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The Eastern Wild Turkey: An Evolution of the Hunter and the Hunted (Page 3)

By: Charles A. Norvell II

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Remove all the tech and falderal, it's 6,500 years ago, or your tilting fresh prime to the lock as you've tucked yourself into the rootwad of a toppled oak in anticipation of your answered yelps. The hair raises on the back of your neck and your heart pounds faster as the huge tom roars just out of sight. As far as calls go, aside from the high tech materials there has been no new design since the 1790's. The four basic types of calls are friction, voice, suction, and diaphragm. It requires time and practise to become proficient with the wingbone, even more with the cherry leaf or natural voice, even the slate and box type calls hold enough challenge. The old calls work very well on today's turkey, because the greatest secrets of calling turkey gobblers are simply believing that you can, and making the right sound at the right time. Not as many would like you to believe a perfect imitation of turkey vocals.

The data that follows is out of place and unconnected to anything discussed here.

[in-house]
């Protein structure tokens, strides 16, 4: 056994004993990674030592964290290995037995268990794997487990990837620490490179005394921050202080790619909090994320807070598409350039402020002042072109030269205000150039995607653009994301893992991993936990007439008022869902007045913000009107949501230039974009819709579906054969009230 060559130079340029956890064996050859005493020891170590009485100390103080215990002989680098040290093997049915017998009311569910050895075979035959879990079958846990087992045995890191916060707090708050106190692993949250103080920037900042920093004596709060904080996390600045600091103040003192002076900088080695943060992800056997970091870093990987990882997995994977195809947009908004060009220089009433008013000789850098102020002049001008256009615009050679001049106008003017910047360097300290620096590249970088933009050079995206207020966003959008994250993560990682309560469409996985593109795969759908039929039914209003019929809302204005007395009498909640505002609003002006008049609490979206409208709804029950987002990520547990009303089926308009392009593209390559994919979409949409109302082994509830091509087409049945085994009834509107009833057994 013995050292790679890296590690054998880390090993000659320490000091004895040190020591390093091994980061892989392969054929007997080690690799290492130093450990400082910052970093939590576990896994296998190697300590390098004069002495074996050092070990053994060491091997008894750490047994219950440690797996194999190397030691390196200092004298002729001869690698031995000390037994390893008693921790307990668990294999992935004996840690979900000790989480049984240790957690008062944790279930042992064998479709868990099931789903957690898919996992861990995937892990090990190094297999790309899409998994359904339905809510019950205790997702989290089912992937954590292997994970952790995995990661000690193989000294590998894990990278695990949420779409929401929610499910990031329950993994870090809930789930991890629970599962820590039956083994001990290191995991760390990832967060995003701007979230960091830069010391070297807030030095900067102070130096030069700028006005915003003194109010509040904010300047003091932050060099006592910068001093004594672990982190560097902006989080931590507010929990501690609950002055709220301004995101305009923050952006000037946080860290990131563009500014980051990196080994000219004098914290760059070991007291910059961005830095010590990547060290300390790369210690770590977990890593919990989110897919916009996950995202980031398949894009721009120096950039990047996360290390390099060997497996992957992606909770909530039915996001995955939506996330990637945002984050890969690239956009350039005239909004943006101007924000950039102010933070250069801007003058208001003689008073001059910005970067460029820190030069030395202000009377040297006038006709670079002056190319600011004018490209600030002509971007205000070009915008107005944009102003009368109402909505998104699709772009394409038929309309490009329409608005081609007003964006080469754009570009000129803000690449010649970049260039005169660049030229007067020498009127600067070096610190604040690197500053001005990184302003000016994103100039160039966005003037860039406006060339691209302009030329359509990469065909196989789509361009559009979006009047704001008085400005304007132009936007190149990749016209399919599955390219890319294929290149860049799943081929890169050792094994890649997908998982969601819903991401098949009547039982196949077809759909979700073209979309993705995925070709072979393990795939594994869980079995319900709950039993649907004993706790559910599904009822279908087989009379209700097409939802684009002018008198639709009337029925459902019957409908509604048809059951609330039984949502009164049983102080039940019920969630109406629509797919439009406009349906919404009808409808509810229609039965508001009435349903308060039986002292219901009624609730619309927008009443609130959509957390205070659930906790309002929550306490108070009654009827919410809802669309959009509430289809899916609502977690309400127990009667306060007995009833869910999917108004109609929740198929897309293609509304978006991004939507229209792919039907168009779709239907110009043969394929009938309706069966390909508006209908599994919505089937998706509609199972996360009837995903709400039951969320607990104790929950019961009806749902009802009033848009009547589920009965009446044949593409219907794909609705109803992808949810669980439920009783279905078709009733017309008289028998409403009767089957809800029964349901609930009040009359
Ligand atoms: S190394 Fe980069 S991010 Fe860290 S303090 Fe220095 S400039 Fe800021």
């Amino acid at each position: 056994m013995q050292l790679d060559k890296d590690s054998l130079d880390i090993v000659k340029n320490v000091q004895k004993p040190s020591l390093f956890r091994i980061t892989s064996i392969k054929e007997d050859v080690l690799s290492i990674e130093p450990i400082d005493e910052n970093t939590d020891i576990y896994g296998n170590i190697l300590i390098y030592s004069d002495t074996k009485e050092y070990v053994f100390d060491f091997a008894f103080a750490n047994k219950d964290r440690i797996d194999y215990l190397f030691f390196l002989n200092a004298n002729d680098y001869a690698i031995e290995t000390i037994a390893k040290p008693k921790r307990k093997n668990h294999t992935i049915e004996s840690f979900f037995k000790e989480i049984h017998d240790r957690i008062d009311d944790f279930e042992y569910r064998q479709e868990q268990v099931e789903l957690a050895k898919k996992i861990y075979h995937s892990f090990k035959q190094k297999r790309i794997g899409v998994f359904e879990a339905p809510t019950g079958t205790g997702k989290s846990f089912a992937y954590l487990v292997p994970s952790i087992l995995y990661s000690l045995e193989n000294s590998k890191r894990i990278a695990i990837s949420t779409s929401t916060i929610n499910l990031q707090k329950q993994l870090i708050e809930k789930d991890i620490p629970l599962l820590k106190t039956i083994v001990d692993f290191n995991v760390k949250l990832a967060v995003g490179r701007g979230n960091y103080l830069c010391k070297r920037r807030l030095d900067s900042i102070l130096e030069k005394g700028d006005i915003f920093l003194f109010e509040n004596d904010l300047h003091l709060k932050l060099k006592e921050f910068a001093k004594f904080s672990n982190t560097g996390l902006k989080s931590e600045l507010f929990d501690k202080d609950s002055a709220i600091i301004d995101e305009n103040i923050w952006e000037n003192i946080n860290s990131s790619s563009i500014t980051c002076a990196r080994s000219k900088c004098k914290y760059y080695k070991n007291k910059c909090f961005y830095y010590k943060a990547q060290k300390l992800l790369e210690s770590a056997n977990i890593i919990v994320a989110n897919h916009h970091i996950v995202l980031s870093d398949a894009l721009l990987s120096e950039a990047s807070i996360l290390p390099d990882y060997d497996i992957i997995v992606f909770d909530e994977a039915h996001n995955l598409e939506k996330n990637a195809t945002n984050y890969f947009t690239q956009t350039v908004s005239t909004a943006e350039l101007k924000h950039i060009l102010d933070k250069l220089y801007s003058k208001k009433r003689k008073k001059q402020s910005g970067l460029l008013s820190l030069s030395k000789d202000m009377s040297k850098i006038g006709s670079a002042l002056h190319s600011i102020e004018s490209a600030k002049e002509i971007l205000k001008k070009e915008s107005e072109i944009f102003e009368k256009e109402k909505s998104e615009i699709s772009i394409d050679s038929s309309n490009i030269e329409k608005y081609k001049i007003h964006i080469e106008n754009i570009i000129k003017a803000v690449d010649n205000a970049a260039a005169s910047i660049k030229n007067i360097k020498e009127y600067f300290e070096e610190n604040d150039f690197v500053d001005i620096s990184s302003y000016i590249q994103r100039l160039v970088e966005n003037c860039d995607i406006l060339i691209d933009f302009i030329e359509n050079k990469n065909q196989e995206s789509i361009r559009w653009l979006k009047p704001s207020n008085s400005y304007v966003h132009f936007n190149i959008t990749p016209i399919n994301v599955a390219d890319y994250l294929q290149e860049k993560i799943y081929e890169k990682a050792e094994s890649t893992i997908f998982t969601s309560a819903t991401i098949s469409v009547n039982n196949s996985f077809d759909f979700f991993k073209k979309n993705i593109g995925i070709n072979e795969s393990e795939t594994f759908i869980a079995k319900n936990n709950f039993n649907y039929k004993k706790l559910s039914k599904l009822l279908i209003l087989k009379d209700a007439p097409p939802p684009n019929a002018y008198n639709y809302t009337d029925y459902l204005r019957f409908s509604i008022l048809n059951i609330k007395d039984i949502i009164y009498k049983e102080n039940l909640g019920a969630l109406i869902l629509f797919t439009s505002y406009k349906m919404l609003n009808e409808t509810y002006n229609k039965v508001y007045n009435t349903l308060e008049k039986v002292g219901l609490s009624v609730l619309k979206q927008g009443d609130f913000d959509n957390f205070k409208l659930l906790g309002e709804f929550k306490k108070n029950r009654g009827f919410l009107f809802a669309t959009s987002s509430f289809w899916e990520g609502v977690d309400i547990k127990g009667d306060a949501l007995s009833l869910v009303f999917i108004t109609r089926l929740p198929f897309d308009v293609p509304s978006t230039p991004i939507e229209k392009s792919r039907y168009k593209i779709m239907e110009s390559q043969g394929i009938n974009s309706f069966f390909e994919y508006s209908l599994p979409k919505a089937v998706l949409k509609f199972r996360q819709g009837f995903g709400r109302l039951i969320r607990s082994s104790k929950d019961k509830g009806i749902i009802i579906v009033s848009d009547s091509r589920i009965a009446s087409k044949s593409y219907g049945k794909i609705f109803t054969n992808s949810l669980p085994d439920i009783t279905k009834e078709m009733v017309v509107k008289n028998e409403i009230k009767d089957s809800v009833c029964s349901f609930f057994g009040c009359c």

Remember in following the footsteps of Adair, or Bartram, Mark Baker's "Natural Man", the wild turkey lives in the forest 365 days a year, all its life truly a child of the forest. A hunter of such a creature should try to learn as much about its life history as he can. Make sure your fowler is up to the task. The 18th century hunter could expect many shots as he pursued huge flocks of birds year around, today you may only have one the whole short season. Make it count, for your sake and the bird's.

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